“A former professional soccer player on a relentless pursuit to challenge the status quo.”
Hometown: Winchester, MA
Fun Fact About Yourself: In my transition to the real world, I didn’t realize people could see if you stalked them on LinkedIn and did so shamelessly for the better part of a year.
Undergraduate School and Major: Boston College – Finance
Most Recent Employer and Job Title: Professional Soccer Player: Chicago Red Stars, US Women’s National Team, Boston Breakers
Describe your biggest accomplishment in your career so far: My biggest accomplishment on the field had to be scoring a goal in my first cap (appearance) with the USWNT in a game against Brazil during their 2015 World Cup Victory Tour. I always think back to that moment because it was the first time that, in a moment where I was under a lot of pressure, I was able to find confidence that could only come from within. Off the field, it is facilitating the expansion of my non-profit, Hidden Gems Soccer, to Chicago, Houston, and Salt Lake. We seek to connect young girls playing soccer in underserved communities with mentoring professional players in the NWSL.
What quality best describes the MBA classmates you’ve met so far and why? Curious. The curiosity I’ve witnessed from my MBA classmates is ubiquitous not just in their academic and career advancement journeys, but also in their social life. I’m so fortunate to be around 800+ amazing people from all different walks of life that are so accomplished in their own right yet so eager to hear the stories and to invest in the people around them.
Aside from your classmates, what was the key factor that led you to choose this program for your full-time MBA and why was it so important to you? After assessing my options at a few of the top MBA programs in the country, it became clear to me that Wharton’s McNulty Leadership Program is the absolute best leadership development program available. Wharton truly attacks leadership education and development from all angles, through programs such as their one-on-one executive coaching and feedback program, the Wharton speaker series, and opportunities to lead different ventures across the world. This was pivotal in my decision-making process because of my desire to translate my leadership capabilities in sport to a leadership toolkit in business in the most effective way possible.
Talk to us about the team-based project you completed during the application process. What did you do that helped you stand out during it? Going into the team-based application event, I made the decision to not actively try to stand out. I trusted that given my experience in team-based environments, staying true to myself and not acting outside of my normal demeanor in those environments would be the best way to show Wharton what I could bring to the community.
What club or activity are you looking most forward to in business school? I’m really looking forward to being a part of the Women in Business Club at Wharton. I was incredibly fortunate to play professional women’s soccer during a time where the sport was and continues, to play a key role in our fight for gender equality around the world. I look forward to being a connector between n my networks of female leaders in sport and female leaders in business, to make our movement that much more powerful.
What was the most challenging question you were asked during the admissions process? The most challenging question for me was “Why Now?” simply because it was a question I had to sit down and think hard about when I started the application process. For me, the answer to that question had to nullify the idea that I was using my MBA as a halfway house to figure out who I am and what I want to do. I had to clearly state my intention for getting an MBA, which was that I knew the “what” and the “why” of my career goals, but I needed the business acumen to give me the “how.”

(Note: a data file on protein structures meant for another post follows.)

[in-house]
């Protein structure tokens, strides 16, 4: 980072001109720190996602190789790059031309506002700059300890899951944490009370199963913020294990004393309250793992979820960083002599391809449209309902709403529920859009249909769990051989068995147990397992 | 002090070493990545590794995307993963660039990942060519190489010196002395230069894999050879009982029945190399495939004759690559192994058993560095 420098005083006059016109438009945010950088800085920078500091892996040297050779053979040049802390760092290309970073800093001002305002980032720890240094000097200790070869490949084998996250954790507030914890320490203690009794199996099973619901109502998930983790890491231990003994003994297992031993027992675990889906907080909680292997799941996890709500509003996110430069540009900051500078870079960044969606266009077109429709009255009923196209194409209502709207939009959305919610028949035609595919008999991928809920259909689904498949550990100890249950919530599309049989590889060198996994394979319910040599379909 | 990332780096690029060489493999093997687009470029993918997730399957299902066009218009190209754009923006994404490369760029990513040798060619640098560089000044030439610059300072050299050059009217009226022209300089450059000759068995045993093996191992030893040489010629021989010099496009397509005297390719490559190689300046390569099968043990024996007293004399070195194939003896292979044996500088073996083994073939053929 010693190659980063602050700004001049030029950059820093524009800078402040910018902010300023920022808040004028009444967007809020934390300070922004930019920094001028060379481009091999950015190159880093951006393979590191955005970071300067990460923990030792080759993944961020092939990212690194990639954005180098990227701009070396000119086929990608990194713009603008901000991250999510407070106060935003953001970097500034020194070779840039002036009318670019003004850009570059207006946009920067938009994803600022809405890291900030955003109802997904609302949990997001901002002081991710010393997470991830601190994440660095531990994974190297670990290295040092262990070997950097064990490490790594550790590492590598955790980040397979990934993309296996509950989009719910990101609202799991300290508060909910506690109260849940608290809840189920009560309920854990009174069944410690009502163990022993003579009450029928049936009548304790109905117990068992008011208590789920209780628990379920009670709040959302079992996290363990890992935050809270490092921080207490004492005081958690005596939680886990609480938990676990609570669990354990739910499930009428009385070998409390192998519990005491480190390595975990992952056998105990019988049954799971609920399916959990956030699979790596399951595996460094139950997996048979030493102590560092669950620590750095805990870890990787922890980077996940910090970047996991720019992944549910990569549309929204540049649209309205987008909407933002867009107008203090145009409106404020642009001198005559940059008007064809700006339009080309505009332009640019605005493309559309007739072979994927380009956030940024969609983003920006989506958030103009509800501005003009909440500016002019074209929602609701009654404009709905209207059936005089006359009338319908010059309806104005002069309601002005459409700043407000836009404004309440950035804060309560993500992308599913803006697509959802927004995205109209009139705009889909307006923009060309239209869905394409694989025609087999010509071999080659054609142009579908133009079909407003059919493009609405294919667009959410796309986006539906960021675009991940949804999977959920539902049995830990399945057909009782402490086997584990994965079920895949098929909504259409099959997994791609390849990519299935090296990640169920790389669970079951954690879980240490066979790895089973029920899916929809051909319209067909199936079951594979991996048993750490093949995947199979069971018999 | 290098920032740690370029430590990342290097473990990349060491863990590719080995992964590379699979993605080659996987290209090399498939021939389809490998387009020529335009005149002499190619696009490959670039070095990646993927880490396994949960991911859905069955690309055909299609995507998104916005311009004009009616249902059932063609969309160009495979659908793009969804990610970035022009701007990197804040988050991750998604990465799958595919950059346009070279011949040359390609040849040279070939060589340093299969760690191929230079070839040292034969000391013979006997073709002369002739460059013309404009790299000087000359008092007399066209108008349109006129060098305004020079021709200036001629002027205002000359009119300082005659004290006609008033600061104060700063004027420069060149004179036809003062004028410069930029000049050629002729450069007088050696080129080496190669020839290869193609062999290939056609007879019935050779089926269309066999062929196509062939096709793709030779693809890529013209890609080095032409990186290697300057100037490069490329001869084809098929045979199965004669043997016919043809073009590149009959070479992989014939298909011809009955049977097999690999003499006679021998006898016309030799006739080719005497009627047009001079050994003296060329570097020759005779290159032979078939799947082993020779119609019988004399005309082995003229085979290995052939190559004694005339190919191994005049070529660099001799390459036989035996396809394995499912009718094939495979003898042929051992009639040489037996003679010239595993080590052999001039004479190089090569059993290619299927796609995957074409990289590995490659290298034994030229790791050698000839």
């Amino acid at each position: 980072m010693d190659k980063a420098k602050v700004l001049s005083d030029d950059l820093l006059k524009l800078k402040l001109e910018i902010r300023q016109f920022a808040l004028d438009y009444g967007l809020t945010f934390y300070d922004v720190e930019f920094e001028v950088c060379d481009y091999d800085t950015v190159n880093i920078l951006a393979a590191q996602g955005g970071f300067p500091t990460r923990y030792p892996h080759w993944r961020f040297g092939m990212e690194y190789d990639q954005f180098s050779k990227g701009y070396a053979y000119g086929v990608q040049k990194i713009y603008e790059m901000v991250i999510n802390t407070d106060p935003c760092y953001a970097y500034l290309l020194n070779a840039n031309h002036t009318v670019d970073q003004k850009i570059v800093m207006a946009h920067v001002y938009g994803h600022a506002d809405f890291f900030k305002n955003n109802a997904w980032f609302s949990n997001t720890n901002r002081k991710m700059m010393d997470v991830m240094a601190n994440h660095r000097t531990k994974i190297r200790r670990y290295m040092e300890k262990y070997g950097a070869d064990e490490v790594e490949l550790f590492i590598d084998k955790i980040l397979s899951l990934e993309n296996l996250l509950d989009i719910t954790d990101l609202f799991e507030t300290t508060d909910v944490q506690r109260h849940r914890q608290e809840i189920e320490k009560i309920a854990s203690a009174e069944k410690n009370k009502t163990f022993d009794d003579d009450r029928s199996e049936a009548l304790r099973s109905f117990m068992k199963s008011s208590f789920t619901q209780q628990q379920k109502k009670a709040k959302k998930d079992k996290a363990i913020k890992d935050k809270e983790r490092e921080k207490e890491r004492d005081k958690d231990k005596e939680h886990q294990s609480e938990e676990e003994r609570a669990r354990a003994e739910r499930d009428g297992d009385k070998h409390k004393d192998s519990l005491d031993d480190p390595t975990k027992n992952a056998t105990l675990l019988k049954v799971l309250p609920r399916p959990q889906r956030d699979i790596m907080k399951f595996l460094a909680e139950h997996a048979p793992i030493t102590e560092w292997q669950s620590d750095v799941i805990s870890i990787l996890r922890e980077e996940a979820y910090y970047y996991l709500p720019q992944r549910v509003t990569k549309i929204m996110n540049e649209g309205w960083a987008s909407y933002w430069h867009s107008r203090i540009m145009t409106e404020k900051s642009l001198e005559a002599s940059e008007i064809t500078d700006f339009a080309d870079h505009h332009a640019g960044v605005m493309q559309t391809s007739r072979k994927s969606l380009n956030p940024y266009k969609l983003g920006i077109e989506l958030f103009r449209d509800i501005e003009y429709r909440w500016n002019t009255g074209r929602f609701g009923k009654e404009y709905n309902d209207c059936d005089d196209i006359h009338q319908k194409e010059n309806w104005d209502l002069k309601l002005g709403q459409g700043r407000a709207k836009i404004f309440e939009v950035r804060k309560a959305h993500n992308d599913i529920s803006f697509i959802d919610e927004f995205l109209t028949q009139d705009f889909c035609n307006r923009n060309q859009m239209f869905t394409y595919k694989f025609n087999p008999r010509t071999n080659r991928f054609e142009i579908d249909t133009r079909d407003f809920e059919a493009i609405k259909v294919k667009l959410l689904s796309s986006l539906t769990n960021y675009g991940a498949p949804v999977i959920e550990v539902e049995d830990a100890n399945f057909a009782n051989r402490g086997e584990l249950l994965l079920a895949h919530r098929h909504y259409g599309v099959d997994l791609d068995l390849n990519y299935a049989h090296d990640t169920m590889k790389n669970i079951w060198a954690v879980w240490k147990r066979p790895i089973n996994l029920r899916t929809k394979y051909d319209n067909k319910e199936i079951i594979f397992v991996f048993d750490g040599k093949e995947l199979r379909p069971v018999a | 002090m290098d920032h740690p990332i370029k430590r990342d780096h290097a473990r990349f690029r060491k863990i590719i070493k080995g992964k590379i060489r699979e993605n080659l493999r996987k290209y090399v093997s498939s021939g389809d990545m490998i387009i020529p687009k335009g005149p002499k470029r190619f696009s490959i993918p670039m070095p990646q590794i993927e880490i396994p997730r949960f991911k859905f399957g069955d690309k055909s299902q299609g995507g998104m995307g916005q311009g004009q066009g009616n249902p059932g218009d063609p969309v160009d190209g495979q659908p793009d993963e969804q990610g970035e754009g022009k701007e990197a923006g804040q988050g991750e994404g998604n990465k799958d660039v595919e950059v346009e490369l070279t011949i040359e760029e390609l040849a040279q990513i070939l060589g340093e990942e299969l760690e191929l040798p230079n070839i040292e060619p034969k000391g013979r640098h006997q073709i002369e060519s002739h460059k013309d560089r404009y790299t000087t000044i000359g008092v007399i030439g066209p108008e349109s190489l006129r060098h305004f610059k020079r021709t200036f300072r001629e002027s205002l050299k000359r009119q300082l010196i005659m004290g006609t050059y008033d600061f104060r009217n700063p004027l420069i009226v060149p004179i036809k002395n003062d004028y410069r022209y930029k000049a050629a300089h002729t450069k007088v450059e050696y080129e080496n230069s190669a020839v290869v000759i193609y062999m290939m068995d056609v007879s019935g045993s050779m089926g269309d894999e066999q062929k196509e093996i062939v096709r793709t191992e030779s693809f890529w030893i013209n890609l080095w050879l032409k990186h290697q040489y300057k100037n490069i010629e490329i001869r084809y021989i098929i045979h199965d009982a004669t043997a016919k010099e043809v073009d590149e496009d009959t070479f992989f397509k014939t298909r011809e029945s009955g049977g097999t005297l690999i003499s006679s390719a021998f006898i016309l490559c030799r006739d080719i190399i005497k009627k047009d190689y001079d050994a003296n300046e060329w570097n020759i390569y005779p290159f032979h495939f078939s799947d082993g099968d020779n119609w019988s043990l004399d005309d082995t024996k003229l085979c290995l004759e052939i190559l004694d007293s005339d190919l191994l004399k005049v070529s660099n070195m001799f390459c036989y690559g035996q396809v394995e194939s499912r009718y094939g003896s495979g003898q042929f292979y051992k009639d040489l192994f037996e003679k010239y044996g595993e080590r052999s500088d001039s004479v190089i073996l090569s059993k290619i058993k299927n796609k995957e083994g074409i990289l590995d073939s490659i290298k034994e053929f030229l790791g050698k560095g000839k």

What led you to pursue an MBA at this point in your career? I’m extremely interested in entrepreneurship with a focus on social impact. That being said, I thought the best way for me to develop a 360 degree understanding of what it takes to launch, run, and ultimately scale a business would be to attend a world-class MBA program like Wharton.
What other MBA programs did you apply to? Chicago Booth, Harvard, Northwestern Kellogg, Columbia, NYU Stern
How did you determine your fit at various schools? In prioritizing schools, I had a clear system of what mattered most to me. These included the following:
1) Leadership development opportunities
2) Career support / network
To evaluate leadership, I sought out the options and answers each school had with regard to programming. To evaluate network support, I spoke to various alumni to gauge their responsiveness and connectivity. Finally, I attended all admit weekends to immerse myself in the cultures of the school to get a true read on their “vibe” and where I fit within that.
What was your defining moment and how did it shape who you are? During 2018, I got very sick with a neurological illness that sidelined me from everything I’ve ever known the majority of the year, most prominently professional soccer. My defining moment came in the late fall when doctors and I realized it was not going to be an option to go back play the sport that had, ironically, defined me my entire life. It empowered me to develop a new-found capacity for gratitude, for the full recovery I would eventually make, and for empathy, for those who may be fighting something that is invisible like I was for so long.
Where do you see yourself in ten years? In ten years, I can’t say with full confidence with “what” exactly I’ll be doing, but I do know I will be using business as a tool to positively impact our society’s perception about the role women play in our world. Furthermore, I see someone who is unapologetically herself in whatever environment I may be in and hope that inspires confidence in others to do the same.